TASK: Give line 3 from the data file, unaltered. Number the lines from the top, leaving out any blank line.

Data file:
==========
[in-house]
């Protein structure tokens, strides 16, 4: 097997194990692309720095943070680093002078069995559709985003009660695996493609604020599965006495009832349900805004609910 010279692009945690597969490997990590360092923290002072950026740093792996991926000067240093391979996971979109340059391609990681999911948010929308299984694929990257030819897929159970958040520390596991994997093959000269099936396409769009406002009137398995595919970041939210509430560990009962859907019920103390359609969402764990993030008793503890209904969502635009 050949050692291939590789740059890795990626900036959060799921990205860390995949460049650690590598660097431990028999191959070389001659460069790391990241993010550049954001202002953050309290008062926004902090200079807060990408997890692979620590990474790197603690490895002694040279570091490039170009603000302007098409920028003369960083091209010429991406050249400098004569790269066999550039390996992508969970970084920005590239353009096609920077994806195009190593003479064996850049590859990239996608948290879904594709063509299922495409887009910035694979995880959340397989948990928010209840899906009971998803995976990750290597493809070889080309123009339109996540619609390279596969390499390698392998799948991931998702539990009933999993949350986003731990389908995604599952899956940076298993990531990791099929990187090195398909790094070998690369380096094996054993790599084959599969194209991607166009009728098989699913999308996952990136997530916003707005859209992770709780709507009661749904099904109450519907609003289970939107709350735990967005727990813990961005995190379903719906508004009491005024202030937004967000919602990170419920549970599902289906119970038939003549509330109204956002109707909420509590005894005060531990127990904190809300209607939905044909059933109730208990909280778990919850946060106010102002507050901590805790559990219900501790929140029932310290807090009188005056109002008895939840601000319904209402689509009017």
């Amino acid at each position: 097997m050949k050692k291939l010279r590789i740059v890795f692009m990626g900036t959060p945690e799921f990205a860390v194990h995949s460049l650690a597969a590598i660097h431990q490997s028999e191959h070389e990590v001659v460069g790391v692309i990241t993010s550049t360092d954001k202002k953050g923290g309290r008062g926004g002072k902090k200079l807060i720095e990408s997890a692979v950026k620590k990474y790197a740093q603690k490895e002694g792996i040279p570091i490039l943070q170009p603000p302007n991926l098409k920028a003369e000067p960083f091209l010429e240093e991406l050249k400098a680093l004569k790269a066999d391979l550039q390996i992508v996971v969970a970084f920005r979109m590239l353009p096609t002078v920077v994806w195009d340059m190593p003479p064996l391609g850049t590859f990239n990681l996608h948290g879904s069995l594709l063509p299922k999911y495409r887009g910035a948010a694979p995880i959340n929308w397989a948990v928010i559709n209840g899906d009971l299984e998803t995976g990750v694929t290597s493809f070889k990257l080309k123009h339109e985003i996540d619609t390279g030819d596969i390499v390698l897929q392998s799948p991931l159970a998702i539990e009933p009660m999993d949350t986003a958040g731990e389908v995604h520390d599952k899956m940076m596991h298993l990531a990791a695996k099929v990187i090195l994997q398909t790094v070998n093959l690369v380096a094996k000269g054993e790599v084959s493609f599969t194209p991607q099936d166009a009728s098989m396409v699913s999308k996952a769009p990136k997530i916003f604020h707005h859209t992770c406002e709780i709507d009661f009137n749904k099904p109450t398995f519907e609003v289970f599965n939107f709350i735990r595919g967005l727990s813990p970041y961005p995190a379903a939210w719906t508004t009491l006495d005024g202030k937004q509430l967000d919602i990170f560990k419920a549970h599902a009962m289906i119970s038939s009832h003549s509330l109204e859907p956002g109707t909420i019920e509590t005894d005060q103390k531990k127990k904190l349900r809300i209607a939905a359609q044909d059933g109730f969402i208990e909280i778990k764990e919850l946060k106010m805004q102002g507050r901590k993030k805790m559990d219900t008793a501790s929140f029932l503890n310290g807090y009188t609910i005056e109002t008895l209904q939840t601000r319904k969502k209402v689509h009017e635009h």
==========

């Amino acid at each position: 097997m050949k050692k291939l010279r590789i740059v890795f692009m990626g900036t959060p945690e799921f990205a860390v194990h995949s460049l650690a597969a590598i660097h431990q490997s028999e191959h070389e990590v001659v460069g790391v692309i990241t993010s550049t360092d954001k202002k953050g923290g309290r008062g926004g002072k902090k200079l807060i720095e990408s997890a692979v950026k620590k990474y790197a740093q603690k490895e002694g792996i040279p570091i490039l943070q170009p603000p302007n991926l098409k920028a003369e000067p960083f091209l010429e240093e991406l050249k400098a680093l004569k790269a066999d391979l550039q390996i992508v996971v969970a970084f920005r979109m590239l353009p096609t002078v920077v994806w195009d340059m190593p003479p064996l391609g850049t590859f990239n990681l996608h948290g879904s069995l594709l063509p299922k999911y495409r887009g910035a948010a694979p995880i959340n929308w397989a948990v928010i559709n209840g899906d009971l299984e998803t995976g990750v694929t290597s493809f070889k990257l080309k123009h339109e985003i996540d619609t390279g030819d596969i390499v390698l897929q392998s799948p991931l159970a998702i539990e009933p009660m999993d949350t986003a958040g731990e389908v995604h520390d599952k899956m940076m596991h298993l990531a990791a695996k099929v990187i090195l994997q398909t790094v070998n093959l690369v380096a094996k000269g054993e790599v084959s493609f599969t194209p991607q099936d166009a009728s098989m396409v699913s999308k996952a769009p990136k997530i916003f604020h707005h859209t992770c406002e709780i709507d009661f009137n749904k099904p109450t398995f519907e609003v289970f599965n939107f709350i735990r595919g967005l727990s813990p970041y961005p995190a379903a939210w719906t508004t009491l006495d005024g202030k937004q509430l967000d919602i990170f560990k419920a549970h599902a009962m289906i119970s038939s009832h003549s509330l109204e859907p956002g109707t909420i019920e509590t005894d005060q103390k531990k127990k904190l349900r809300i209607a939905a359609q044909d059933g109730f969402i208990e909280i778990k764990e919850l946060k106010m805004q102002g507050r901590k993030k805790m559990d219900t008793a501790s929140f029932l503890n310290g807090y009188t609910i005056e109002t008895l209904q939840t601000r319904k969502k209402v689509h009017e635009h």